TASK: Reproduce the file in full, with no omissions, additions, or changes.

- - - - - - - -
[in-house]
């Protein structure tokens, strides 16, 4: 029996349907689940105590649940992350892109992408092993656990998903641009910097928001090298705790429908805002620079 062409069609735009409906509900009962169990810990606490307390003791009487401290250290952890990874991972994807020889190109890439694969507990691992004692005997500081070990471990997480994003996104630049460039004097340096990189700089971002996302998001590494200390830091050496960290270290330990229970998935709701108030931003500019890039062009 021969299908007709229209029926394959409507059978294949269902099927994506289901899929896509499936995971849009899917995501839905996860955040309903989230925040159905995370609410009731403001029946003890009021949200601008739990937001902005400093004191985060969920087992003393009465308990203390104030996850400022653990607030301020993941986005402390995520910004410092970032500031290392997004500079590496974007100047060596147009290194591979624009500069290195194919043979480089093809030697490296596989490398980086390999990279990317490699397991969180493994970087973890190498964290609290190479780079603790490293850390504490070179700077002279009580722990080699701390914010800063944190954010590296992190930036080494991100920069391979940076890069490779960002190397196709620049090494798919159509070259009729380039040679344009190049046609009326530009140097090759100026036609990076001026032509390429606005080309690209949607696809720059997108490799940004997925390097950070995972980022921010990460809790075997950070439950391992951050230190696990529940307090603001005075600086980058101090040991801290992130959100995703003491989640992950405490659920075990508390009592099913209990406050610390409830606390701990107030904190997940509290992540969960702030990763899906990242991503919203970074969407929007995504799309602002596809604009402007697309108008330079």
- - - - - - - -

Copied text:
[in-house]
């Protein structure tokens, strides 16, 4: 029996349907689940105590649940992350892109992408092993656990998903641009910097928001090298705790429908805002620079 062409069609735009409906509900009962169990810990606490307390003791009487401290250290952890990874991972994807020889190109890439694969507990691992004692005997500081070990471990997480994003996104630049460039004097340096990189700089971002996302998001590494200390830091050496960290270290330990229970998935709701108030931003500019890039062009 021969299908007709229209029926394959409507059978294949269902099927994506289901899929896509499936995971849009899917995501839905996860955040309903989230925040159905995370609410009731403001029946003890009021949200601008739990937001902005400093004191985060969920087992003393009465308990203390104030996850400022653990607030301020993941986005402390995520910004410092970032500031290392997004500079590496974007100047060596147009290194591979624009500069290195194919043979480089093809030697490296596989490398980086390999990279990317490699397991969180493994970087973890190498964290609290190479780079603790490293850390504490070179700077002279009580722990080699701390914010800063944190954010590296992190930036080494991100920069391979940076890069490779960002190397196709620049090494798919159509070259009729380039040679344009190049046609009326530009140097090759100026036609990076001026032509390429606005080309690209949607696809720059997108490799940004997925390097950070995972980022921010990460809790075997950070439950391992951050230190696990529940307090603001005075600086980058101090040991801290992130959100995703003491989640992950405490659920075990508390009592099913209990406050610390409830606390701990107030904190997940509290992540969960702030990763899906990242991503919203970074969407929007995504799309602002596809604009402007697309108008330079």